Other formats

    TEI XML file   ePub eBook file  


    mail icontwitter iconBlogspot iconrss icon

The New Zealand Dental Services

The Mobile Prosthetic Laboratory

The Mobile Prosthetic Laboratory

The order has been placed in England for a Leyland ‘Lynx’ DXI chassis of special design which will be shipped to the 2 NZEF in June or July [1940] and the body which is a specially designed dental laboratory is practically completed at the NZ Railway Workshops. The steel frame of this body was designed to fit the Chassis ordered and is provided with hooks and slings for handling on land and shipboard. The interior will be completely equipped as a prosthetic laboratory for the provision and repair of dentures, with the exception of the expendable tools and materials which the War Office has been asked to provide.

page 159

Eight NZDC light field dental outfits for the Divisional Mobile Dental Section, consisting of surgical panniers equipped with dental engines, instrument cabinets, sterilisers, etc., but no instruments, drugs or materials, were already shipped but were diverted with the Second Echelon to England. In addition there were eight prosthetic panniers partially equipped, eight empty stores panniers and eight fully equipped canvas chair cases.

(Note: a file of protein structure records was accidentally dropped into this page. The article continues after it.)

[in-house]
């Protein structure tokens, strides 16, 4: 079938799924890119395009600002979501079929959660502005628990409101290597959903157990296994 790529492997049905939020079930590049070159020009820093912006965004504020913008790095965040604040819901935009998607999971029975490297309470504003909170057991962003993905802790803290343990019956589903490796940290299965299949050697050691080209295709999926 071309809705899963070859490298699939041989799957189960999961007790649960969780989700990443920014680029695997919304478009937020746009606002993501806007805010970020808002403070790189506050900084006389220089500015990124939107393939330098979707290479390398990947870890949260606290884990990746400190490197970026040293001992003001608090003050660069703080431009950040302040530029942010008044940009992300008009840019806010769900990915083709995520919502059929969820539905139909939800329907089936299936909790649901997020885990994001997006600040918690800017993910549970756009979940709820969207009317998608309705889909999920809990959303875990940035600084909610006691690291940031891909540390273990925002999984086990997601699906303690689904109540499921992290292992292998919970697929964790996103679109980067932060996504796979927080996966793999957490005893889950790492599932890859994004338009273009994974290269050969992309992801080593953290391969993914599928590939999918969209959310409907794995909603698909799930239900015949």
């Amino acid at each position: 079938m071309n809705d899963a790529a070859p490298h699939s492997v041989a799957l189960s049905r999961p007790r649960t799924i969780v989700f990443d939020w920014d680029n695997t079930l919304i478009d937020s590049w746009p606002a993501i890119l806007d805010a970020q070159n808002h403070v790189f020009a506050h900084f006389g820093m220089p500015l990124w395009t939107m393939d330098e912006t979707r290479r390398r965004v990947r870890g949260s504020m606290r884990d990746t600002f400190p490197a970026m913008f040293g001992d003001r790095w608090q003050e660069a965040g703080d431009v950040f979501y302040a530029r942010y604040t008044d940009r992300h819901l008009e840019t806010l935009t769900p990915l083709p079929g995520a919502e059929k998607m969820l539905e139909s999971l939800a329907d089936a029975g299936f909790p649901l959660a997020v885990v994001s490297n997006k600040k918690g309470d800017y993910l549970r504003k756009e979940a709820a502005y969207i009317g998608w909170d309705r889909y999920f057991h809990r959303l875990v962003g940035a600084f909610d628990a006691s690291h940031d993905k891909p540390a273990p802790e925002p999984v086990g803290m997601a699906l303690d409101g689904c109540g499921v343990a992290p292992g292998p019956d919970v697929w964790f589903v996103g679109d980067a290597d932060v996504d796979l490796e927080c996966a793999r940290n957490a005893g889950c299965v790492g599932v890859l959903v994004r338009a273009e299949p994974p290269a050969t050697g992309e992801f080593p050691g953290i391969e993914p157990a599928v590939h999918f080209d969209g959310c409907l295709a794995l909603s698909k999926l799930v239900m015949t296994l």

The unit was concentrated in Trentham Military Camp for training, great stress being laid on its self-sufficiency. The men were trained in the use of the rifle and Lewis gun, taught to transport their own personnel, equipment and stores, and to attend to their own internal economy and feeding. The whole trend of the training was to make them something unique in the Dental Corps, destined for a special service and not to be disintegrated except at peril. The DDS took a personal interest in their progress, even to the extent of having a 16-mm motion picture taken of the unit carrying out field exercises. He saw the unit as primarily part of the Division and, secondly, as part of the dental service to the Middle East Force. This conception was in line with his previous policy of rigid allocation and, as already noted, was in conflict with the view held by the ADDS. He stated in a memorandum sent to the ADDS on 27 August 1940: